How to Choose a Backpack
Like most outdoor gear, choosing the right backpack depends on how you plan to use it and selecting one that fits you, your needs, your budget, and your gear.
Capacity (or How Big?)
Consider the following questions to help determine capacity, or how big of a pack you really need.
- How long are you heading out for: a day, an overnight, a week?
- What's your outdoor style? Are you a minimalist, or deeply attached to creature comforts, or somewhere in between?
- How much and what gear will you bring for specific trips and activities? Don't forget group gear and seasonal items (for example: winter gear will take up more room).
Obviously you need a backpack that fits all your gear. If possible, lay it all out, including food and water, and be honest about what you'll need to fit in your pack.
Backpack sizing varies between individuals and manufacturers, but the following ranges are a basic starting point:
- Day Pack:
less than 2,000 cubic inches
up to 30 liters
2,000 - 2,999 cubic inches
- Weekend and Multi-Day:
3,000 - 4,499 cubic inches
- Week-Long and Expedition:
4,500+ cubic inches
74 liters and up
Pack Tip: Don't buy a backpack bigger than you need. You'll be tempted to fill it and carry more than necessary, or you'll end up with an annoying floppy, half-filled pack.
Fit (Is It Comfy?)
Types of Backpacks
Are designed for done-in-a-day hikes, runs, skis, and (for some minimalists) the occasional overnight. Daypacks may be frameless rucksacks or incorporate a stiff frame sheet or metal stay for support.
Internal Frame Backpacks
Available as weekend, multi-day, and expedition-sized backpacks, internal frames are popular for their adjustability, ease of movement, and balance.
External Frame Backpacks
External frames are also available in sizes suitable for a weekend overnight to a winter camping expedition. More rigid than internal packs, externals typically carry heavy loads well.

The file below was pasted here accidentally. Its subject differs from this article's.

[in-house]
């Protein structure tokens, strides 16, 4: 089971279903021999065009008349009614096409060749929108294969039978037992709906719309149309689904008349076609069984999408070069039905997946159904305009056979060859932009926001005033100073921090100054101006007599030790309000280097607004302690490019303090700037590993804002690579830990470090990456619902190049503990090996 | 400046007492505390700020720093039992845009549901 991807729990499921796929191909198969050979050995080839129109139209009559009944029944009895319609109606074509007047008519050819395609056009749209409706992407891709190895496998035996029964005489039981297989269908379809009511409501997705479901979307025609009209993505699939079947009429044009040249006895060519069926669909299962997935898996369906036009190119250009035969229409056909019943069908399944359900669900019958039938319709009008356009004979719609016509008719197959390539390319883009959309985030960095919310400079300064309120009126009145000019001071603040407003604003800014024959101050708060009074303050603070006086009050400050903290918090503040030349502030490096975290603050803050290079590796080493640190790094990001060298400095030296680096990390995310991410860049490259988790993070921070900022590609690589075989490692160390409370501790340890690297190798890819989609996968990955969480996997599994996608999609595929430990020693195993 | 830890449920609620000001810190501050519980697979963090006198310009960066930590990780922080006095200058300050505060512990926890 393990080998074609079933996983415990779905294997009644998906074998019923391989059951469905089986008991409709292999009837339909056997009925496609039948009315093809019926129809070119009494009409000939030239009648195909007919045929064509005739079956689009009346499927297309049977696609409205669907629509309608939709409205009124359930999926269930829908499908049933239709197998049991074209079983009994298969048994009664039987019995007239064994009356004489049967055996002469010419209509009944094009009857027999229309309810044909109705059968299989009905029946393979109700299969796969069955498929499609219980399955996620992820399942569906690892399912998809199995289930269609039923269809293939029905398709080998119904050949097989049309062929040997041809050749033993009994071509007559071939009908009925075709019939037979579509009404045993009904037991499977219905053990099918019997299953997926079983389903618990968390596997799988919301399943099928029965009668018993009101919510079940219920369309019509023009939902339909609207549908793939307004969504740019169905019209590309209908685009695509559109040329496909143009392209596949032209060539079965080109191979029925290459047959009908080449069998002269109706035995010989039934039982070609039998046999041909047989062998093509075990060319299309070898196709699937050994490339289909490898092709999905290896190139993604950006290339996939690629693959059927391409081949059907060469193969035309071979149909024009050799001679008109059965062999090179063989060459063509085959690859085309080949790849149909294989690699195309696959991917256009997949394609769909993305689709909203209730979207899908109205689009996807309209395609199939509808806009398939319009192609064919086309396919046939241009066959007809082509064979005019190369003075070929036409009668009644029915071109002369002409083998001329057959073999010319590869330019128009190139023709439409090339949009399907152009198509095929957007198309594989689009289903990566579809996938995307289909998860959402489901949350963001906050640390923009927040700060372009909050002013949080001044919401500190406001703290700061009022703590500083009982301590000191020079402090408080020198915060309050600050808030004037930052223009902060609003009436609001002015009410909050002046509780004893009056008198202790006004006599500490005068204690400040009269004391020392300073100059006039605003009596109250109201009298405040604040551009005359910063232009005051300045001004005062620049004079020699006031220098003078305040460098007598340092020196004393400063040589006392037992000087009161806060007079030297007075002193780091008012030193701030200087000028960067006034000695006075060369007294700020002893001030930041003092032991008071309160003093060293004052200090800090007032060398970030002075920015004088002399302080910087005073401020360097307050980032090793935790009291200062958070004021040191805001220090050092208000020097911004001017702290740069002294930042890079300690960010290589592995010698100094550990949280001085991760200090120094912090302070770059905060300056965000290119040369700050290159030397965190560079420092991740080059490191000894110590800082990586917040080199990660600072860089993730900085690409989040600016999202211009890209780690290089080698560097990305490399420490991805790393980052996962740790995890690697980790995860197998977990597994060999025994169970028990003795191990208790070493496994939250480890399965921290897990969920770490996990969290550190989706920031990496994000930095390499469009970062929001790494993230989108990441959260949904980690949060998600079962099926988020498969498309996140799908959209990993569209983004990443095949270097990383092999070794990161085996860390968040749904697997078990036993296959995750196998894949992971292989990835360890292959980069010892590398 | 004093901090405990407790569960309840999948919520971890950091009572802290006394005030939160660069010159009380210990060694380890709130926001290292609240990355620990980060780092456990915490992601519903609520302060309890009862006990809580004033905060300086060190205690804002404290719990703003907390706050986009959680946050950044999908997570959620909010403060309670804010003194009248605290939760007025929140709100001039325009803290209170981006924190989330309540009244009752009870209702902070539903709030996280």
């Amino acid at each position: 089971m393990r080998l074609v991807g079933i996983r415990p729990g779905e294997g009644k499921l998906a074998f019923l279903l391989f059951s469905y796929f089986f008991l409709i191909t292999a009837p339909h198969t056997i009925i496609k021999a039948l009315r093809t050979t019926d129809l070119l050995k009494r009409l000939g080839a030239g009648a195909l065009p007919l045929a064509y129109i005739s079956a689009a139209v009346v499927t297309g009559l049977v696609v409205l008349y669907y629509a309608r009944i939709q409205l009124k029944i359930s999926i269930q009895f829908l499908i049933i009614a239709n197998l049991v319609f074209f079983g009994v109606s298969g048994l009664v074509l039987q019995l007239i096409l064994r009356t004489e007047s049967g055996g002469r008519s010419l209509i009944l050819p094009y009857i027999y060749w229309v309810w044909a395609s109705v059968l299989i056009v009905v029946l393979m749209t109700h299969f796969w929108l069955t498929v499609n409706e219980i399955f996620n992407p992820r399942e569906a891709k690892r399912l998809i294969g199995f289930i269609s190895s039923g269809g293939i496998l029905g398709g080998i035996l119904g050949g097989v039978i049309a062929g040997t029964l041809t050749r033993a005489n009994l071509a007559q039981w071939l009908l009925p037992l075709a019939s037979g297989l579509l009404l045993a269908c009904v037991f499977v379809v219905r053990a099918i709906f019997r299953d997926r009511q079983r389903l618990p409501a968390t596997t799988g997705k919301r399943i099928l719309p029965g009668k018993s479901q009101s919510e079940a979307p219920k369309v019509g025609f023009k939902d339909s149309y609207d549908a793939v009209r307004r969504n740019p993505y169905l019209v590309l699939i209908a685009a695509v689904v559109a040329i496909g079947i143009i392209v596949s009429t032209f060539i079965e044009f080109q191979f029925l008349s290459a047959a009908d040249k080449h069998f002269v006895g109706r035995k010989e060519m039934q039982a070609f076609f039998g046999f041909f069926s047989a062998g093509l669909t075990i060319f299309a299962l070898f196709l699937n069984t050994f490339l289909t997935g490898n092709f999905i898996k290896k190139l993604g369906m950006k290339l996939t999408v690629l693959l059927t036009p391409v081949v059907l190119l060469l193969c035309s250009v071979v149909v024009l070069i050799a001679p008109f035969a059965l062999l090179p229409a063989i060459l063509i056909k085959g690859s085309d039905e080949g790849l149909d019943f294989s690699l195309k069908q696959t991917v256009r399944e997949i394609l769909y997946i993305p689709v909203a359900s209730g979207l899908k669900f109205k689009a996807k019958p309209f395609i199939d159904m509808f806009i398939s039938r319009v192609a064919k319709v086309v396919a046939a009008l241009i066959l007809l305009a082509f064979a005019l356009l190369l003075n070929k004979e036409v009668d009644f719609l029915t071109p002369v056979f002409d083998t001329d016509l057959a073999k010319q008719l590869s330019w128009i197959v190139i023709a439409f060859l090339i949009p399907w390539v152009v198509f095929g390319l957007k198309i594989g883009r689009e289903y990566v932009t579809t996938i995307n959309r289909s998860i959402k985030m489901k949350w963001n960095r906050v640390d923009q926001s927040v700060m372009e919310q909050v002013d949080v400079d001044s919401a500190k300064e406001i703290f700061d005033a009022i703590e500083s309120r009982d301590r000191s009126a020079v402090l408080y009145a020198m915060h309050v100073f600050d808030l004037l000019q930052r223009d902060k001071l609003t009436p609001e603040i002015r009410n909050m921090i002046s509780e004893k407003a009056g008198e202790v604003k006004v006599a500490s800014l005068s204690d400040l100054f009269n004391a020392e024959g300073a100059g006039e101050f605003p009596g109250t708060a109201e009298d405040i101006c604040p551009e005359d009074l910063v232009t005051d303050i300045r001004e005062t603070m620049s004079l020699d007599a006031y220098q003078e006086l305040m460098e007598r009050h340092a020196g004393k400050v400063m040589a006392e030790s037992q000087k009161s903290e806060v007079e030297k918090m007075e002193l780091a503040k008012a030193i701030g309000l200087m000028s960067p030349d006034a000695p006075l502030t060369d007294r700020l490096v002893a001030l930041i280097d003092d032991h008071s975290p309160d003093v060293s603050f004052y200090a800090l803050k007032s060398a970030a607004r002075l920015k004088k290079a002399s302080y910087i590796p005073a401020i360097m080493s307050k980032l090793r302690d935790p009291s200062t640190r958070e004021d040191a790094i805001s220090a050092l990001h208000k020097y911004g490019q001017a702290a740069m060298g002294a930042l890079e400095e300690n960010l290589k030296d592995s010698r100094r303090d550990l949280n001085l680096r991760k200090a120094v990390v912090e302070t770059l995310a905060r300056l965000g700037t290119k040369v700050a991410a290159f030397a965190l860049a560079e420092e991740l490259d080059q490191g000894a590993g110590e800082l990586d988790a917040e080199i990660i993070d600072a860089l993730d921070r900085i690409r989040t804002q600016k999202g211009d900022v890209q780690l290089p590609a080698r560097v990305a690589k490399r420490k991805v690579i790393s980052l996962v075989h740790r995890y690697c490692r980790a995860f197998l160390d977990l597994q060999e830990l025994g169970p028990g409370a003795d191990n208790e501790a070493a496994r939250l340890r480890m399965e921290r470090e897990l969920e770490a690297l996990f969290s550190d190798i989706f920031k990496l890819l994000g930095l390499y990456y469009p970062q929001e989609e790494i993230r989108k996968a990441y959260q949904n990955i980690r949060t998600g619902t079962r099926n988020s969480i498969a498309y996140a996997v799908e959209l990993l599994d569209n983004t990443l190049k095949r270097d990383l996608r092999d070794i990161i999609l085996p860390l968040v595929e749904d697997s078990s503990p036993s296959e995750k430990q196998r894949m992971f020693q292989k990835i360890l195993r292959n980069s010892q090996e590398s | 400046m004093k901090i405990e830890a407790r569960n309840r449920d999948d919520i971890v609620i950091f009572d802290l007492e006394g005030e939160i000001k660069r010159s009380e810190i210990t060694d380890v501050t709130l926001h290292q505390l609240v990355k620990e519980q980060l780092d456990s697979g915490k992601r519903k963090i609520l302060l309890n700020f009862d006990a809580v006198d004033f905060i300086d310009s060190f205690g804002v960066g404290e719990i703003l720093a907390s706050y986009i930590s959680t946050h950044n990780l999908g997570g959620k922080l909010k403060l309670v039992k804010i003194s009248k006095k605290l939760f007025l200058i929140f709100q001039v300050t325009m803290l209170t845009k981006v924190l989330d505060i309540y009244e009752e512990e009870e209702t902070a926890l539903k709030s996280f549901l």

Designed for active, endurance pursuits, hydration packs feature space for a hydration reservoir and tube for drinking on the go. Some also have space to carry gear.
Also known as lumbar packs, fanny packs, and hip packs, these small packs allow you to carry a few essentials on short outings, such as gel flasks on a run or a camera on a short hike.
There's no need to leave Junior behind when you hit the trail. Just load him or her into a kid carrier and head on out.
Font packs allow you to carry gear that you want to access immediately on your chest.
Nothing beats the expertise of a knowledgeable pack fitter. Find one at your local outdoor retailer. In the meantime, here are some additional tips to help you choose a backpack that fits you well.
Size a backpack to your torso length. Don't assume you need the tall (or the regular or the short) model based on your height. The sizes of different manufacturers' frames may correspond to different torso lengths. Check each pack's technical specifications.
To find your torso length, have someone measure from the iliac crest at the top of your hipbone to the prominent bone at the base of your neck (the seventh cervical vertebrae). (See how to properly fit a backpack in this instructional video.)
Many pack manufacturers produce women-specific or short torso versions. Women, kids, and others with short torsos can consider backpacks sized for them. On average, these fit the average woman better.
Pack Tip: Don't get stuck on a pack's gender though. Buy the one that fits you best.
Straps and Padding
Shoulder straps, which control the fit of the suspension system, should be well padded and adjustable.
An adjustable sternum strap, which connects the shoulder straps, helps bring the load weight forward and off your shoulders.
Since it supports your pack's weight, make sure the hipbelt provides adequate padding. Some pack makers offer interchangeable hipbelts in different styles and in sizes for both men and women for a better individual fit.
Fitting your gear in the pack is one thing. Making sure it rides comfortably is another. What's the typical weight of your gear? Check that it matches the manufacturer's recommendation, particularly if you're opting for an ultralight pack.
During a fitting, load the pack with weight to see how well it carries. Walk around with the loaded pack, practice taking it on and off, move around, and climb up and down stairs and slopes.
How well is the pack's load distributed? Does it remain comfortable over its carrying capacity and intended uses? Does it feel stable?
Features & Organization
Consider the pack's organization. Is equipment stowed securely? Is it easy to access? Intuitive?
If you'll be carrying any specialty gear, such as ice axes, snowshoes, skis, or a snowboard, look for a pack with features or accessories designed to hold those items, rather than trying to jury-rig them on later.
Depending on your different activities you may need more than one backpack, perhaps a large internal frame pack for multi-day backpacking trips and a small daypack for day hikes.
Find the best pack for you and your activities and you'll be ready to hit the trail.